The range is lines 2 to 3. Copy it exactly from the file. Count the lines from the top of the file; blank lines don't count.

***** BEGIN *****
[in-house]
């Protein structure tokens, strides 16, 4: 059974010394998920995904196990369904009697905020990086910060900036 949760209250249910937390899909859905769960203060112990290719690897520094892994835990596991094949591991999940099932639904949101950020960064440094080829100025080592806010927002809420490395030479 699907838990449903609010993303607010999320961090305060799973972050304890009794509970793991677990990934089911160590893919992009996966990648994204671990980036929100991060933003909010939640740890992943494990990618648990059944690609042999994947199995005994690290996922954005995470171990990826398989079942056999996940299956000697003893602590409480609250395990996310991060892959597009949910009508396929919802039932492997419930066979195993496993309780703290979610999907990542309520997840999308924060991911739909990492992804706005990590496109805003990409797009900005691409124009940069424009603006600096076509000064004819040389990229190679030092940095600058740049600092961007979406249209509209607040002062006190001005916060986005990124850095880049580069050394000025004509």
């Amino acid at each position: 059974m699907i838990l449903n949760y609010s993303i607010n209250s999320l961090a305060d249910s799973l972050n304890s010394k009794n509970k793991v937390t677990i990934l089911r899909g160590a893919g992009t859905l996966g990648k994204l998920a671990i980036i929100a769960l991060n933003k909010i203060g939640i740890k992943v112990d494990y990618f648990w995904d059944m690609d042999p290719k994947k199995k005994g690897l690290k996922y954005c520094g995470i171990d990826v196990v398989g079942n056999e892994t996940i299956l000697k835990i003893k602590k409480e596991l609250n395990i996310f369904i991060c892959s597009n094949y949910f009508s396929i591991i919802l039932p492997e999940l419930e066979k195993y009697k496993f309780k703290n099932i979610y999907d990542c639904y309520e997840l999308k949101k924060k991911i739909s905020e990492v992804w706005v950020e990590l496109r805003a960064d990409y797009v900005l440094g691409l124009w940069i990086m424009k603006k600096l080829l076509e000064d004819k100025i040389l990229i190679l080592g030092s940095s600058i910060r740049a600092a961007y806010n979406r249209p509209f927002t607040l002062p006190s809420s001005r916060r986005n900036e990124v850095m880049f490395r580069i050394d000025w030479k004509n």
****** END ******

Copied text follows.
């Protein structure tokens, strides 16, 4: 059974010394998920995904196990369904009697905020990086910060900036 949760209250249910937390899909859905769960203060112990290719690897520094892994835990596991094949591991999940099932639904949101950020960064440094080829100025080592806010927002809420490395030479 699907838990449903609010993303607010999320961090305060799973972050304890009794509970793991677990990934089911160590893919992009996966990648994204671990980036929100991060933003909010939640740890992943494990990618648990059944690609042999994947199995005994690290996922954005995470171990990826398989079942056999996940299956000697003893602590409480609250395990996310991060892959597009949910009508396929919802039932492997419930066979195993496993309780703290979610999907990542309520997840999308924060991911739909990492992804706005990590496109805003990409797009900005691409124009940069424009603006600096076509000064004819040389990229190679030092940095600058740049600092961007979406249209509209607040002062006190001005916060986005990124850095880049580069050394000025004509």
């Amino acid at each position: 059974m699907i838990l449903n949760y609010s993303i607010n209250s999320l961090a305060d249910s799973l972050n304890s010394k009794n509970k793991v937390t677990i990934l089911r899909g160590a893919g992009t859905l996966g990648k994204l998920a671990i980036i929100a769960l991060n933003k909010i203060g939640i740890k992943v112990d494990y990618f648990w995904d059944m690609d042999p290719k994947k199995k005994g690897l690290k996922y954005c520094g995470i171990d990826v196990v398989g079942n056999e892994t996940i299956l000697k835990i003893k602590k409480e596991l609250n395990i996310f369904i991060c892959s597009n094949y949910f009508s396929i591991i919802l039932p492997e999940l419930e066979k195993y009697k496993f309780k703290n099932i979610y999907d990542c639904y309520e997840l999308k949101k924060k991911i739909s905020e990492v992804w706005v950020e990590l496109r805003a960064d990409y797009v900005l440094g691409l124009w940069i990086m424009k603006k600096l080829l076509e000064d004819k100025i040389l990229i190679l080592g030092s940095s600058i910060r740049a600092a961007y806010n979406r249209p509209f927002t607040l002062p006190s809420s001005r916060r986005n900036e990124v850095m880049f490395r580069i050394d000025w030479k004509n």